Visiting artist encourages expressions of individuality

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Artist Wendy Struck talks to Rylee Lanz about her art.

Grade 2 students bring treasures to include in mixed media art project

A program that brings art to students may be free, but the reaction of those students is priceless.

Xanthe Isbister, program manager and curator of the Alberta Foundation for the Arts Travelling Exhibition Program in the Southeast Region, visited Jennie Emery Elementary this week with artist Wendy Struck. As Struck led four Grade 2 classes through the process of creating three-dimensional, mixed media art incorporating students’ own treasures from home, Isbister watched and marvelled at the uniqueness of each creation.

“They’ve all been so great,” she said, as the third class wrapped up their workshop. “It makes me so happy.”

Struck’s art is part of a travelling exhibit called “When We Were Young,” on display for a month in the elementary school’s library. As Struck explained, her art incorporates things that remind her of a childhood spent outdoors, riding bike and catching frogs. Her art at Jennie Emery included small 3D boxes, a Monopoly game piece, and even a forest that becomes evident if you look at the image with your head tilted just so.

For Grade 2 students, the concept of “When We Were Young” is elusive. After all, the students are likely no more than eight-years-old. Isbister says the concept of storytelling through art is still relatable, regardless of age.

In advance of Wednesday’s workshop, students were asked to bring in small items from home — a rock, feather or other small item of interest or sentimental value.

As Janet Ainscough’s Grade 2 class set to work on their own art pieces, the student’s individuality was on high display. At one table, a student had one earring, an elastic band and a fabric flower. At another was a Coca-Cola bottle cap, a penny and an odd-shaped piece of metal.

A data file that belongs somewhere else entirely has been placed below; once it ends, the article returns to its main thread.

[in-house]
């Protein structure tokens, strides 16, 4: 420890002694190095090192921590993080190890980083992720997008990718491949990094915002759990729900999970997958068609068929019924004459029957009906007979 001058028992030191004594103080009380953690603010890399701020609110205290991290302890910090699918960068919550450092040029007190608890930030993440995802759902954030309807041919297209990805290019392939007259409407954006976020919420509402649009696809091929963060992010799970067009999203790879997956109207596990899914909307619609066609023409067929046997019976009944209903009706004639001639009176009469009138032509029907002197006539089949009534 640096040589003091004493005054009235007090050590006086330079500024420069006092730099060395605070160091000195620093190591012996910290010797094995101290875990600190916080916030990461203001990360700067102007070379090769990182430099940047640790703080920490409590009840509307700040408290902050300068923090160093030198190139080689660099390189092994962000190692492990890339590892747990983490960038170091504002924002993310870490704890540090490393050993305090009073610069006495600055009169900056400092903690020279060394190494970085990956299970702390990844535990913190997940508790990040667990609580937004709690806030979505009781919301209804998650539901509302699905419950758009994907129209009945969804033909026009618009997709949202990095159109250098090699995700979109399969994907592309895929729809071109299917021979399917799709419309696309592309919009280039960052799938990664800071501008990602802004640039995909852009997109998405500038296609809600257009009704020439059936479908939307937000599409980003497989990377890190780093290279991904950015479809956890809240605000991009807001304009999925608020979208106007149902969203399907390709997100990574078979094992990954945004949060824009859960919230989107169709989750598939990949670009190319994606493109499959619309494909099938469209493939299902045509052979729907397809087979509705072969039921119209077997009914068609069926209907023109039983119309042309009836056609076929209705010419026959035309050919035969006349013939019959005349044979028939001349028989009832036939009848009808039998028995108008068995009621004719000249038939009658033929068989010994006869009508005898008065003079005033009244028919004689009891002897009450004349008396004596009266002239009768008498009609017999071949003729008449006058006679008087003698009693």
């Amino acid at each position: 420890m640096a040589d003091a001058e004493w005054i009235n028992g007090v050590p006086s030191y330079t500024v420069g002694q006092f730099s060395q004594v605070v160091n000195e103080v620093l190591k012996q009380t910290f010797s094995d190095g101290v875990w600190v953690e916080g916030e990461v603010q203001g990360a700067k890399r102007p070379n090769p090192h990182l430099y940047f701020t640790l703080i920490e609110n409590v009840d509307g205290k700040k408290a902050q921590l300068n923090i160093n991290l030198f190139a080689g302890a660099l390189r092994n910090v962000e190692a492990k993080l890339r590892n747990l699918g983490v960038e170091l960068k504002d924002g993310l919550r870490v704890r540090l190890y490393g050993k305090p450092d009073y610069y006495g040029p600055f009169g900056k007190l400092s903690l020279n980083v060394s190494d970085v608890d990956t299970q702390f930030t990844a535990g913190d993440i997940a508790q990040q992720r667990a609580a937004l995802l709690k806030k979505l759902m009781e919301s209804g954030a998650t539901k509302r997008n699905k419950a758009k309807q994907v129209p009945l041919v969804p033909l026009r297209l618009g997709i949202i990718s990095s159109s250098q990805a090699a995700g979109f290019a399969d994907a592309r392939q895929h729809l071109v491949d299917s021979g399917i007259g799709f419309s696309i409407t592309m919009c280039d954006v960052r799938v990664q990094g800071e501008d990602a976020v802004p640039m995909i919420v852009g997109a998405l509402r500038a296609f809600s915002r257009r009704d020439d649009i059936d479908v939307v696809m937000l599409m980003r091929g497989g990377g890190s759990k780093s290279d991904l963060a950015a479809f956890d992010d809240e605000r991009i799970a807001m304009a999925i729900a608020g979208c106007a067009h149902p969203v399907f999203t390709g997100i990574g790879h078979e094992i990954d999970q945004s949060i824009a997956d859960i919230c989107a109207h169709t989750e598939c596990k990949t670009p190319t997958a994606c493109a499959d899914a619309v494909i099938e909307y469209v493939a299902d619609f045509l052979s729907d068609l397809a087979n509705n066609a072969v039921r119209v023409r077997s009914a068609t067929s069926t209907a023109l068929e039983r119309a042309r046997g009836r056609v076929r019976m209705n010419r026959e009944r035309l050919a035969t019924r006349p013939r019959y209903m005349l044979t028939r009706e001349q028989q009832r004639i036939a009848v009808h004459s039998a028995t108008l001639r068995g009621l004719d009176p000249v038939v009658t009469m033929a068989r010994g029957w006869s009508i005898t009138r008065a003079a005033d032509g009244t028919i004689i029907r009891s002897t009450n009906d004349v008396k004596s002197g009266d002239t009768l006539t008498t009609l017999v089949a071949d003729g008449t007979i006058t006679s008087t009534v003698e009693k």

Student Lincoln Roszell said his items were a showcase of his favourite things: a Nerf dart, a Lego mini-figure and a rock.

“It’s so interesting,” Isbister says. “The pieces between the first two classes this morning have been so drastically different. . . How were those decisions made about what they’re going to bring to class?

“There’s an ingrained aesthetic that we all have in how we approach that creative expression.”

As a child, Isbister says school was often a struggle, but in art, she felt confident and positive about her abilities.

“I could do this and it wasn’t going to be wrong,” she says. “I’m sure there’s at least one student, maybe five, out of the 80 we’ll see today who will go on to be in a creative field.”

Travelling Exhibition Program is free and in demand

Both the travelling exhibit program and the visiting artist opportunities are free to schools. The demand, however, is high with 86 of 90 available exhibition slots booked within three days of the launch of next year’s program. The goal of the travelling exhibits is to make art available in rural communities which may not have a dedicated art gallery.

Isbister says the exhibits come with lesson plans to help students at various grade levels understand that “artwork isn’t just for display. It’s about the importance behind what visual art does in society.”

For more information on the Travelling Exhibition program, please visit To learn more about Struck’s art, visit

Watch the story in video by "A Public Education." The program is co-sponsored by Palliser Alberta Teachers' Association Local 19 and other partners.